Talkin' Broadway HomePast ColumnsAbout the Authors


St. Louis by Richard Green

Johnny Appleweed
New Line Theatre

Johnny AppleweedIt may just be that producer/director Scott Miller has wasted his greatest talents on highly authentic revivals of other people's shows these last sixteen years. It may be that all that time, he should have been writing musicals about other people just getting wasted.

Johnny Appleweed is full of excellent melody and excellent humor carried through by highly proficient performers, in this latest entry in the St. Louis Political Theatre Festival. That said, the political and religious content itself could easily be cut in half. The most unforgettable character in the show is a Tammy Faye Baker manqué (Kimi Short), and not coincidentally she has the least to say about politics and religion, beyond her own personal lament. The other unforgettable character is President Birch, who rescues us from a long rant with the song "I'm a Real Man." As always, philosophy is best told through character and relationships, over impassioned pleas.

Still, the other characters buzzing around Mr. Appleweed (the lithe and animated John Sparger) are delightful when they're not so obviously lobbying in a political theatre festival. Aaron Allen is excellent as a conflicted Republican operative, and Ember Hyde drops lots of laconic bombshells as the obligatory lesbian performance artist. Alice Kinsella and Brian Claussen are fantastic as Mr. Allen's parents, and later the White House chief of staff and the stand-in for President Bush, the Lesser.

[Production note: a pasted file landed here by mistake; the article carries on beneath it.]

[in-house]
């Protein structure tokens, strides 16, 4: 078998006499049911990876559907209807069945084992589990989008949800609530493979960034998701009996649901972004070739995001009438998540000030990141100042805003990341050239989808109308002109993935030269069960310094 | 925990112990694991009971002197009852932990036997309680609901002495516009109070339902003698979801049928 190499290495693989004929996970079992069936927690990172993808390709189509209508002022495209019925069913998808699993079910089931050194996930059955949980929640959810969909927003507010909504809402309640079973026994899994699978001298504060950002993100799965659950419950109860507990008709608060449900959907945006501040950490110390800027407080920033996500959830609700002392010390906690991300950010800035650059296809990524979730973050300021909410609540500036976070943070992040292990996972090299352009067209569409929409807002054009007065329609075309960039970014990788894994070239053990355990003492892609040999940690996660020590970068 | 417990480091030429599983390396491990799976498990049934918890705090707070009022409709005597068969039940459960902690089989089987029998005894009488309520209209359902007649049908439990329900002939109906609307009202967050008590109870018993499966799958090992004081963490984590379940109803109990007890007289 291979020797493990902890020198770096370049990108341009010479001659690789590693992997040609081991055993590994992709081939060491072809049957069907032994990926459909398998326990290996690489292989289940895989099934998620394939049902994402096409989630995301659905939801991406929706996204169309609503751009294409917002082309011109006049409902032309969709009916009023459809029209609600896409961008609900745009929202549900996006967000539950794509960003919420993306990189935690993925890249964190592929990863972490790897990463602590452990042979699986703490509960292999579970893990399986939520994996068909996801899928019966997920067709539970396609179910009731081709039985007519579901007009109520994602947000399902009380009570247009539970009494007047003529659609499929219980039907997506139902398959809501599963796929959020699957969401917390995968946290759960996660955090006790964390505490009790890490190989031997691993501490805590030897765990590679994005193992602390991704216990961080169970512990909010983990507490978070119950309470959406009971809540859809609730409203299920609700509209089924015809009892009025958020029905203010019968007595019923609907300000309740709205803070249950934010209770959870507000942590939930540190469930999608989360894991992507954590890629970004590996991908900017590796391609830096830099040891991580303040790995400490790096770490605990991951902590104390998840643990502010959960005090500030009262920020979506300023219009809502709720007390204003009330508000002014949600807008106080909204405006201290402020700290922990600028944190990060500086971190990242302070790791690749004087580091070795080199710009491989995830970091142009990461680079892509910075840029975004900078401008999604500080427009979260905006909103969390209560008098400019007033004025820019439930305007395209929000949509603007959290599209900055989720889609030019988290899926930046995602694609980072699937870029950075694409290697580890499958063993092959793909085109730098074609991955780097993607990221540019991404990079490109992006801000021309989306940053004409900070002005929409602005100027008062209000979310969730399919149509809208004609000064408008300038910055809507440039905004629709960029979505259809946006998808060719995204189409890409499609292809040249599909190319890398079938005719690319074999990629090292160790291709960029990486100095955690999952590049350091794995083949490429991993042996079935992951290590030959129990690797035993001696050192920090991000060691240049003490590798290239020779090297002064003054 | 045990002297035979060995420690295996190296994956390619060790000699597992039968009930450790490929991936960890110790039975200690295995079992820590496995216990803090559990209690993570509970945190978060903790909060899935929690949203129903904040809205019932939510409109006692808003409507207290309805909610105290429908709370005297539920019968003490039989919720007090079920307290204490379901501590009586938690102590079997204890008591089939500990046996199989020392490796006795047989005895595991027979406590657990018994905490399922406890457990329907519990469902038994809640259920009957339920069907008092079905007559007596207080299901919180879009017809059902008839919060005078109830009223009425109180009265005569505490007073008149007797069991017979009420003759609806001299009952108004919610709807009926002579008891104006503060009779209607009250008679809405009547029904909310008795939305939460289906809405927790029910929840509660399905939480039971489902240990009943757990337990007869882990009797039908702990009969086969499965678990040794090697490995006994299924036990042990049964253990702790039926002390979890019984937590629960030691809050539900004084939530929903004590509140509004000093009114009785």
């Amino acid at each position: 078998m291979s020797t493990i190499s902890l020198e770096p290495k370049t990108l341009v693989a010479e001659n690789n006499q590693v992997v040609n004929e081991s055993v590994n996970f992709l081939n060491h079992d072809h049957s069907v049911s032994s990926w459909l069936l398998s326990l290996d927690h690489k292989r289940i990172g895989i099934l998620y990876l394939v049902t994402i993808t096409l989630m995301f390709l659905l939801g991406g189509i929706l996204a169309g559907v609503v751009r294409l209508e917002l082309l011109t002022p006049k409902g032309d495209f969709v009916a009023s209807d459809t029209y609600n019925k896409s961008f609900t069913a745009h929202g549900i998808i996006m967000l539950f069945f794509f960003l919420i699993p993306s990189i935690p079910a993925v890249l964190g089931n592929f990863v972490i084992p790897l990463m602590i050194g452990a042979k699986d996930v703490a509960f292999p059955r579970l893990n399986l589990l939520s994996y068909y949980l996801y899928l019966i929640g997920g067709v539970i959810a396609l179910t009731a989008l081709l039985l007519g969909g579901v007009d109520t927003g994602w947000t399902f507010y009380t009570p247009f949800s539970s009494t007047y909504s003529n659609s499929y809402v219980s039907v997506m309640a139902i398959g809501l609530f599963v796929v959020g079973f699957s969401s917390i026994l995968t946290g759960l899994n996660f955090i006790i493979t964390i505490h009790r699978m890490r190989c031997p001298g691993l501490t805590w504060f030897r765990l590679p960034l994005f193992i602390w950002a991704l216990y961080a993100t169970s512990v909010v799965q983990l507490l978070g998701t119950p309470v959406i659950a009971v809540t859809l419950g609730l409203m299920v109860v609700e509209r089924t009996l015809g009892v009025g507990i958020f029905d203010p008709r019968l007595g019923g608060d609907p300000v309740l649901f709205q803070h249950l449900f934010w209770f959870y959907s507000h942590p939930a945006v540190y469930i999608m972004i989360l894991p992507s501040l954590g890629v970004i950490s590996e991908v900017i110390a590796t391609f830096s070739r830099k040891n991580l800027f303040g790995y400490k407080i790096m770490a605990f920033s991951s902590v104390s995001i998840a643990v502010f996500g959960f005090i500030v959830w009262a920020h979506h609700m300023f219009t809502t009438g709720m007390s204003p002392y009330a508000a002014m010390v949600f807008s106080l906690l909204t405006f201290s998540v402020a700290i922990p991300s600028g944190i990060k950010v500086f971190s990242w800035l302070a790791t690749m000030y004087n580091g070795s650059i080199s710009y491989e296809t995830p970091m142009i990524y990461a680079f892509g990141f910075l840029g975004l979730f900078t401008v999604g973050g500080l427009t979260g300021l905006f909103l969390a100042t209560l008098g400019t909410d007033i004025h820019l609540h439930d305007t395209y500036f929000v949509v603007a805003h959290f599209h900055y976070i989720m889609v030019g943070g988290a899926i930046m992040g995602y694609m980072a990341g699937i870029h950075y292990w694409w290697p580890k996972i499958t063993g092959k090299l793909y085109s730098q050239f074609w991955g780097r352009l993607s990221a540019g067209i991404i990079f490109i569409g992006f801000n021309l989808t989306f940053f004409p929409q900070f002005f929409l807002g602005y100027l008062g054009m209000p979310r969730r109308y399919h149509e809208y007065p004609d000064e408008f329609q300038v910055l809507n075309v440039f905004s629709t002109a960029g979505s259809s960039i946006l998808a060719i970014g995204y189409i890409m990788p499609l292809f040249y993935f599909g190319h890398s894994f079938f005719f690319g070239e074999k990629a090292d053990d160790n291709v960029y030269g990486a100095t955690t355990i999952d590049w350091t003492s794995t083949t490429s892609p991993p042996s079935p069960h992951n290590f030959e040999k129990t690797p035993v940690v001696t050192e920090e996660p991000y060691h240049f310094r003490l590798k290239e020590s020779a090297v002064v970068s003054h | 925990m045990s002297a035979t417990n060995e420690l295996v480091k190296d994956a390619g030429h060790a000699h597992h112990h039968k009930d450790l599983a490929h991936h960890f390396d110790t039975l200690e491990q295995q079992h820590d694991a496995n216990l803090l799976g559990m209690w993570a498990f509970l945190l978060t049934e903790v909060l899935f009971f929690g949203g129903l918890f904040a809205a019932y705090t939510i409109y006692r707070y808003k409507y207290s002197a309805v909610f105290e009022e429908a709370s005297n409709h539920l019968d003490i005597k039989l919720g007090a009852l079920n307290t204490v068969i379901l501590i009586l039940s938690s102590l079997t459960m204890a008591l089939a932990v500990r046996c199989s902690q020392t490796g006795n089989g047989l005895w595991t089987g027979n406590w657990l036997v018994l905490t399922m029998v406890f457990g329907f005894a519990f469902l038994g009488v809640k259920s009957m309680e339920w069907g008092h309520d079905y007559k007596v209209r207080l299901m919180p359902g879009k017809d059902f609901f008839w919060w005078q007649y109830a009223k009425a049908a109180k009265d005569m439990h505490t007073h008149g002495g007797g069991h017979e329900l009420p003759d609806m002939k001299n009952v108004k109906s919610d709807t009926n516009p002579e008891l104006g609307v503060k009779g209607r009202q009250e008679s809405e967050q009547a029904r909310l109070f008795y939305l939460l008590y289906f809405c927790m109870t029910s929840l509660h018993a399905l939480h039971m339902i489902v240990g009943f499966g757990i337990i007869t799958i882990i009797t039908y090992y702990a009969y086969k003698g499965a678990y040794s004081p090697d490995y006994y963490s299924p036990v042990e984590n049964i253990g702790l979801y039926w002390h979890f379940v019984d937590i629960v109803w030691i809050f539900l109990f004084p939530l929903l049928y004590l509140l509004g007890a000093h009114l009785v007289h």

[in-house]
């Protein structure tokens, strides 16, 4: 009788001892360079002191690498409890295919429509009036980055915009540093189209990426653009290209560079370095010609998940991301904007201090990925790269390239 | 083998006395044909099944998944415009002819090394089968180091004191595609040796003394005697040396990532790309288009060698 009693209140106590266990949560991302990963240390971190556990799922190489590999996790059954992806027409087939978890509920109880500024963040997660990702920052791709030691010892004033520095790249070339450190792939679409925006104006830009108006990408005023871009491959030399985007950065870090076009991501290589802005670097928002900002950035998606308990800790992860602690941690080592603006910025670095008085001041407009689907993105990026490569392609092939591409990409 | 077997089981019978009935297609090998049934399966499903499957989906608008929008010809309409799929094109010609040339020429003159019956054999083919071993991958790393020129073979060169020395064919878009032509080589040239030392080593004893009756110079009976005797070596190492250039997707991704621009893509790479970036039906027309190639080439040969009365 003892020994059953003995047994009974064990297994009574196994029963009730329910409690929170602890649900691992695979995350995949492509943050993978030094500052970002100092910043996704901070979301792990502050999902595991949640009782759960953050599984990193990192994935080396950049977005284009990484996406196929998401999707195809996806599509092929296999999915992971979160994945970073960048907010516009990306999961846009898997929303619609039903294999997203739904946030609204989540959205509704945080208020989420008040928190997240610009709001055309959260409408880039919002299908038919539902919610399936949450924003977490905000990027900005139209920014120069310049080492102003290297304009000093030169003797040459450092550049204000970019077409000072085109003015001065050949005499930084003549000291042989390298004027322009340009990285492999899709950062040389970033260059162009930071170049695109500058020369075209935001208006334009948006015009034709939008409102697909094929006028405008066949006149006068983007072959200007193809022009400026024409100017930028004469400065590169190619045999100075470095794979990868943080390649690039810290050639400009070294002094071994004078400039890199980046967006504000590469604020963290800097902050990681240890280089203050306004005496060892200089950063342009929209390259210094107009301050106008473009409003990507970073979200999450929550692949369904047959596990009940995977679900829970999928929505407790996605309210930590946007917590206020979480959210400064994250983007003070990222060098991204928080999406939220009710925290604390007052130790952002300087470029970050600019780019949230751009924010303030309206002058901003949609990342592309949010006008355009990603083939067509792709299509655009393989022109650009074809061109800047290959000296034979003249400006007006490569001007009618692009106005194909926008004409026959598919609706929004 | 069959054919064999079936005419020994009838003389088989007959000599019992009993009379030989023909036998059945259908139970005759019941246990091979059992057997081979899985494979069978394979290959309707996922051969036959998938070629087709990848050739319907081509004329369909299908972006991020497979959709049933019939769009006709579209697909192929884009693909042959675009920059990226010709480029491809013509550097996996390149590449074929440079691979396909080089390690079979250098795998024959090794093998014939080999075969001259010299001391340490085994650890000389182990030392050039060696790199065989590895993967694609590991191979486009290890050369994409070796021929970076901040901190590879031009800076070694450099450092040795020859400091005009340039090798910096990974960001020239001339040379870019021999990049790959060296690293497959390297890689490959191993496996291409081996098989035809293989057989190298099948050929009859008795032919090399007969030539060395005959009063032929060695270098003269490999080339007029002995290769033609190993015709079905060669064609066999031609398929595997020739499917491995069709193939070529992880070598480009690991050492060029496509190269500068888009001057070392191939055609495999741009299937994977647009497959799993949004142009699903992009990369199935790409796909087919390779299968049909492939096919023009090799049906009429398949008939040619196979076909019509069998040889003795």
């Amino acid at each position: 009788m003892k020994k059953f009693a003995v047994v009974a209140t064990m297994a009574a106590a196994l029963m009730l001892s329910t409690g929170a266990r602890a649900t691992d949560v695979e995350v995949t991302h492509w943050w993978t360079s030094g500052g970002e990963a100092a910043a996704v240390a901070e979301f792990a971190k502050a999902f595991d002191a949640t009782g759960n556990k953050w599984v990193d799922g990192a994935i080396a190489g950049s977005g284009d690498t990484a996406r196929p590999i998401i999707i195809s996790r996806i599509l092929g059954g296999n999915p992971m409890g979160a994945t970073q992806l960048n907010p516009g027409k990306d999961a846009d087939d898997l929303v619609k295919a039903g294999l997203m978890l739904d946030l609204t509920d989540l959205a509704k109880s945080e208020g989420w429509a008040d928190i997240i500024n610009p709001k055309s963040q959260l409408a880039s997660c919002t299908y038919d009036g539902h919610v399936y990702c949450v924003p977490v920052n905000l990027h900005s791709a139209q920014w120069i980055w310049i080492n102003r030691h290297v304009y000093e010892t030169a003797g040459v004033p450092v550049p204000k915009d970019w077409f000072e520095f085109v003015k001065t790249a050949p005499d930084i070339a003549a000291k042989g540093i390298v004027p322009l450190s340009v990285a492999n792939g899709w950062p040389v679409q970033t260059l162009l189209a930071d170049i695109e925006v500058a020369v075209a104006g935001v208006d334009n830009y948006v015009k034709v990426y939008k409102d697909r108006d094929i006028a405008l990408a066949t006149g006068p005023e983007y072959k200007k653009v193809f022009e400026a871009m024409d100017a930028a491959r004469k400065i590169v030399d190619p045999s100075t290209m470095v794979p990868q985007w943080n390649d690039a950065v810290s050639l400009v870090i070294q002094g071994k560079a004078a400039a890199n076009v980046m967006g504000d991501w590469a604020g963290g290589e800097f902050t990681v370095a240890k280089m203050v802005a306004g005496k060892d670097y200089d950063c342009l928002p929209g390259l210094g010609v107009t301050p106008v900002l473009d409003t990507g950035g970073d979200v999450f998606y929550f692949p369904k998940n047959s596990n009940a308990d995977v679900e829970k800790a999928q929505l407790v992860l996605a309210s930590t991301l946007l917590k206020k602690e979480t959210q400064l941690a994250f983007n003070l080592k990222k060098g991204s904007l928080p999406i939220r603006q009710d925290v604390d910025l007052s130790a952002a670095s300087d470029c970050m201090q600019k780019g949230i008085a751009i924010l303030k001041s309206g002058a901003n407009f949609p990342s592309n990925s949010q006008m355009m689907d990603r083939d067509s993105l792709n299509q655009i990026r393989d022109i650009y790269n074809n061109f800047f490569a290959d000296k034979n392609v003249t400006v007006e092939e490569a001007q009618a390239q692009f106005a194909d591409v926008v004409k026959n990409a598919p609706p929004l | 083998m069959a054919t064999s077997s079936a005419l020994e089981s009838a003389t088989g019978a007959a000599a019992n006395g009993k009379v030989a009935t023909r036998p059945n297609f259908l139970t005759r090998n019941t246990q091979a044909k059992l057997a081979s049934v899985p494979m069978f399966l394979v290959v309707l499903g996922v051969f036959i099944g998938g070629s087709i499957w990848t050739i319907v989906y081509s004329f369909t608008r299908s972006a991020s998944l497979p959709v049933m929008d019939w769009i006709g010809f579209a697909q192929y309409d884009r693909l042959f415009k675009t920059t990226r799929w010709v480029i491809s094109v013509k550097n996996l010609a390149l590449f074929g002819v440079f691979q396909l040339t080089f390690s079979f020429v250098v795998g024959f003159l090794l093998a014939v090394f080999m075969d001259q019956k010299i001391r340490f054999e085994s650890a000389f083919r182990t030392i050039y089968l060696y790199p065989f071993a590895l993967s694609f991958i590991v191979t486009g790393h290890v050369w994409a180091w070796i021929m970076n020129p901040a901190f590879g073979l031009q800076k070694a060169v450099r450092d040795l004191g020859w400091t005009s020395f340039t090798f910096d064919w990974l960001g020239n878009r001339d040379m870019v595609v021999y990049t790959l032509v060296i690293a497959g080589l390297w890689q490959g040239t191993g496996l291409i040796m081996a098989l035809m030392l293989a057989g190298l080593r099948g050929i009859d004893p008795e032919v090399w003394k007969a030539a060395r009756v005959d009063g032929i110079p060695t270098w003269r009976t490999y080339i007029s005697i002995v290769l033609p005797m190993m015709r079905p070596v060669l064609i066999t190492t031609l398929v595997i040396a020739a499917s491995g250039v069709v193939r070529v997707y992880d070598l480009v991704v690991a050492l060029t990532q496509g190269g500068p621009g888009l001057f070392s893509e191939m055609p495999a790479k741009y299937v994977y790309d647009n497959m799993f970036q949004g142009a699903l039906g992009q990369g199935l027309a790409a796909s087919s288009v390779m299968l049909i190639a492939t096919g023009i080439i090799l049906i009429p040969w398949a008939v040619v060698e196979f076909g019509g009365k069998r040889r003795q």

Matthew Korinko, as Jesus, is very sympathetic and intelligent. But Mr. Miller's take on Christ's divinity requires us to rouse our analytical skills to a furious pace, as the whole account races along like a fugitive from justice. Christ, here, seems remarkably noncommittal about his divinity (which has been called satire by some critics). And right before the aaact one curtain, it's said that Paul had no concept of homosexuality. That, however, can be quickly dashed by Romans 1:27. To his credit, however, Mr. Miller's Christ is spot-on regarding the New Testament take on Sodom and Gomorrah.

And yet, to get hung up on Mr. Miller's own politics and religion is to deny one's self the tremendous pleasure of his great original musical comedy. The physical direction sparkles, and the band led by Chris Petersen is agile and compelling. The songs are beautiful, and the jokes are nearly all sure-fire. But Mr. Allen's song at the end could easily be dropped, along with much of Jesus' final five or ten minutes of speechifying.

Most importantly (when Johnny Appleweed sticks to musical comedy), it's quite stupendous.

Through November 4, 2006. Ticket information: www.newlinetheatre.com or (314) 773-6526.


Graphic Designer:  Matt Reedy


-- Richard T. Green

Terms of Service

[ © 1997 - 2014 www.TalkinBroadway.com, Inc. ]